• Automates current paper claims processing: Healthcare payers frequently request documentation to support claim processing and identify improper payments. This is typically sent via mail or fax for review, which makes the process costly and time consuming. Electronic submission of claims would contribute to the automation of the current paper process, and would give payers quicker access to supplemental data. Streamlining and improving claim processing and adjustments benefits the payer, provider and patient, as well as the environment.
  • Provides a more secure exchange of patient data: Electronic communication is much more secure than mail or fax to transfer sensitive medical records, patient history and data, as well as clinician notes and signatures. With proper IT security measures in place, payers will not have as great of a burden to protect sensitive patient data, and payers will have a secure, trusted way to communicate with providers.
  • Increases accuracy of claims data: As the information sent and received from the patient and provider are added to a centralized database, payers can now see more up-to-date patient information in order to have a better picture of the patient’s overall condition. In addition, interoperability would give payers better data on new patients brought in from other providers for more accurate claims processing. Payers could then set standards to streamline future claims processing and mitigate future risks.
  • Improves provider accountability: As healthcare reform holds more payers responsible for improving member outcomes and lowering costs, electronic data integration will help give payers adequate information to reduce fraud, lower costs and enhance patient care. Payers can take a harder line on providers when considering paying for duplicate testing, readmission and other errors – savings which they could eventually pass along to patients as well as providers in the form of lower premiums.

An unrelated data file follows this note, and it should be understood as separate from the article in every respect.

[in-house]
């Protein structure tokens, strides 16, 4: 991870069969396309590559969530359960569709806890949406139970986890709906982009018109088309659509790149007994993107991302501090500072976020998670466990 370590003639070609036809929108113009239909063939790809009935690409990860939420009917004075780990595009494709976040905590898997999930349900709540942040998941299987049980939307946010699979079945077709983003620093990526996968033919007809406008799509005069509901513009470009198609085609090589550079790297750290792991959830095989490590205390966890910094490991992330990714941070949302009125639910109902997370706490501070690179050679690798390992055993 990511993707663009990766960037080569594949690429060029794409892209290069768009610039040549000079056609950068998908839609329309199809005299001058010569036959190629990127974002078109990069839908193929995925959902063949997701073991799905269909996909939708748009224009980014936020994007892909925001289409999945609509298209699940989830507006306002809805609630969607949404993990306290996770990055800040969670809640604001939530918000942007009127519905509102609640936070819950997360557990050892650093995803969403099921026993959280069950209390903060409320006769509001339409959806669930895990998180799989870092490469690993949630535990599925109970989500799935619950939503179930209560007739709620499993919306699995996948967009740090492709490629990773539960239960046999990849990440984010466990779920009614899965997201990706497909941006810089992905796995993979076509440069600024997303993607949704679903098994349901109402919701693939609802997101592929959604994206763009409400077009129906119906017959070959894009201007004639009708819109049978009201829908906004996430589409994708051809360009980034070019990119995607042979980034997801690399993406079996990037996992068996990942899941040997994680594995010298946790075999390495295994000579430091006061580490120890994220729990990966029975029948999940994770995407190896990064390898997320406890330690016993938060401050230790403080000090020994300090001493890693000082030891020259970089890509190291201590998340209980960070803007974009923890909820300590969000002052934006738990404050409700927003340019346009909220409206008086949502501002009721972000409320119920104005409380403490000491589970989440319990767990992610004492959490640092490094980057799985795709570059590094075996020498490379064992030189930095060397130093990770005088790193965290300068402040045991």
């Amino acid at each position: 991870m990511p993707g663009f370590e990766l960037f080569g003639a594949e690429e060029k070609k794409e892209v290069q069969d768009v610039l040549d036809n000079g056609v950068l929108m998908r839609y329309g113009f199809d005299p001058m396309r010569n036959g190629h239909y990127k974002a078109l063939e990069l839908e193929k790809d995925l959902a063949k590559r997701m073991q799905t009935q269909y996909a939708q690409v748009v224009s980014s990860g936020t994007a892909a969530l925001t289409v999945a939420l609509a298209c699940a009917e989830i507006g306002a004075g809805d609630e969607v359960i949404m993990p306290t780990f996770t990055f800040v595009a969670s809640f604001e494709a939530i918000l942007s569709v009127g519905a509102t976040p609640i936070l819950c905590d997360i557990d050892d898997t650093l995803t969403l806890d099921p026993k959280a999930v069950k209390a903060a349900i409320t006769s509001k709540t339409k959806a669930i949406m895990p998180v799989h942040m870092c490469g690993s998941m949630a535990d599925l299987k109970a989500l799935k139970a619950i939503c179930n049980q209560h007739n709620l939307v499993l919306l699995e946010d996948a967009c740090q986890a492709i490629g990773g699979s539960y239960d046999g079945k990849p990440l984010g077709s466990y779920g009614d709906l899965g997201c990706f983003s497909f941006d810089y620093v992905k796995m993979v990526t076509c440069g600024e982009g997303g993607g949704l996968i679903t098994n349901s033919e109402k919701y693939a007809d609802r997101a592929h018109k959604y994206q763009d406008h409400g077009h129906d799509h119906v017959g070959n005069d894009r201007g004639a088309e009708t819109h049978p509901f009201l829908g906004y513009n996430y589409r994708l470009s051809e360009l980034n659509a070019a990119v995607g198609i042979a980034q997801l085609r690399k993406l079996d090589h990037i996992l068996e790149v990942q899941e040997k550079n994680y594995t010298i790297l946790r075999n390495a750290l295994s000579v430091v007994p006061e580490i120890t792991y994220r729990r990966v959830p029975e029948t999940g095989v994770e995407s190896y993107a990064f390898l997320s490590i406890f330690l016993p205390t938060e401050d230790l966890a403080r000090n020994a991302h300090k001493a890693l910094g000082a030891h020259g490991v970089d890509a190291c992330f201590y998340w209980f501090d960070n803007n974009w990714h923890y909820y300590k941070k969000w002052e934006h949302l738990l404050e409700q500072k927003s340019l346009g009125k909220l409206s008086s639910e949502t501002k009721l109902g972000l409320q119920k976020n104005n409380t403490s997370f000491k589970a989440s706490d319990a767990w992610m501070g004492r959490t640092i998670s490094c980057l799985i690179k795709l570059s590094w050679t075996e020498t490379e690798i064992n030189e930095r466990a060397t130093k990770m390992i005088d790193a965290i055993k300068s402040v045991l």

• Can improve future coverage: With better data to make decisions on claims, payers can begin to analyze trends in patient history and conditions, leading them to recommend preventative measures such as education, screenings and immunizations that can help patients at high risk for serious medical conditions or events.
  • Benefits national interoperability: As health information exchanges grow larger, it will benefit large payers that manage patients across state lines. Continued integration between multiple providers and payers, as well as between multi-state payers and providers, will help to provide consistency and standardize processes. This could lead to the eventual realization of nationwide interoperability.

Payers Need to Play their Part
The current lack of interoperability within the healthcare system affects everyone involved. While providers have stepped forward, with the help of vendors and the government, to work toward a system of interoperability, payers must be open to collaboration to make this a success, and thus play an essential role in this process. When all three groups — patients, providers and payers — start to share more information electronically, they will allow for a continuum of care for patients who deserve the best coverage and care available. Despite the initial lack of financial incentives for payers, interoperability can save them time, money and resources. While the primary benefit of interoperability for payers involves more efficient, cost-effective and accurate claims processing, as health care interoperability evolves, additional benefits will continue to emerge for all parties.